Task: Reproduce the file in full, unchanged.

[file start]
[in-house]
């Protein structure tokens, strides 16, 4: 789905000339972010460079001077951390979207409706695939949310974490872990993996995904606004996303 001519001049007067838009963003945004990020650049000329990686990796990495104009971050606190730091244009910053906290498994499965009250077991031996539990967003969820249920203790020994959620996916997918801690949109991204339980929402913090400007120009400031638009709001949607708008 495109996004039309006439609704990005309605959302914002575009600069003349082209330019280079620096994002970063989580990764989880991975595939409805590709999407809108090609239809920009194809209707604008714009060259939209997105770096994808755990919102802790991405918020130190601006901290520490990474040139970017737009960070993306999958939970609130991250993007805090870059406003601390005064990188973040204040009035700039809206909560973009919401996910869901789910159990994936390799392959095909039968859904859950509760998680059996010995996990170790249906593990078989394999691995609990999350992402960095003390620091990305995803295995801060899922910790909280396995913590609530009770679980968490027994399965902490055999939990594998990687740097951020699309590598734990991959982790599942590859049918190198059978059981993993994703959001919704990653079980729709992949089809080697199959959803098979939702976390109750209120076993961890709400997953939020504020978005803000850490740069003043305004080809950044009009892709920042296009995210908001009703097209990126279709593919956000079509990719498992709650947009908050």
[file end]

[in-house]
């Protein structure tokens, strides 16, 4: 789905000339972010460079001077951390979207409706695939949310974490872990993996995904606004996303 001519001049007067838009963003945004990020650049000329990686990796990495104009971050606190730091244009910053906290498994499965009250077991031996539990967003969820249920203790020994959620996916997918801690949109991204339980929402913090400007120009400031638009709001949607708008 495109996004039309006439609704990005309605959302914002575009600069003349082209330019280079620096994002970063989580990764989880991975595939409805590709999407809108090609239809920009194809209707604008714009060259939209997105770096994808755990919102802790991405918020130190601006901290520490990474040139970017737009960070993306999958939970609130991250993007805090870059406003601390005064990188973040204040009035700039809206909560973009919401996910869901789910159990994936390799392959095909039968859904859950509760998680059996010995996990170790249906593990078989394999691995609990999350992402960095003390620091990305995803295995801060899922910790909280396995913590609530009770679980968490027994399965902490055999939990594998990687740097951020699309590598734990991959982790599942590859049918190198059978059981993993994703959001919704990653079980729709992949089809080697199959959803098979939702976390109750209120076993961890709400997953939020504020978005803000850490740069003043305004080809950044009009892709920042296009995210908001009703097209990126279709593919956000079509990719498992709650947009908050």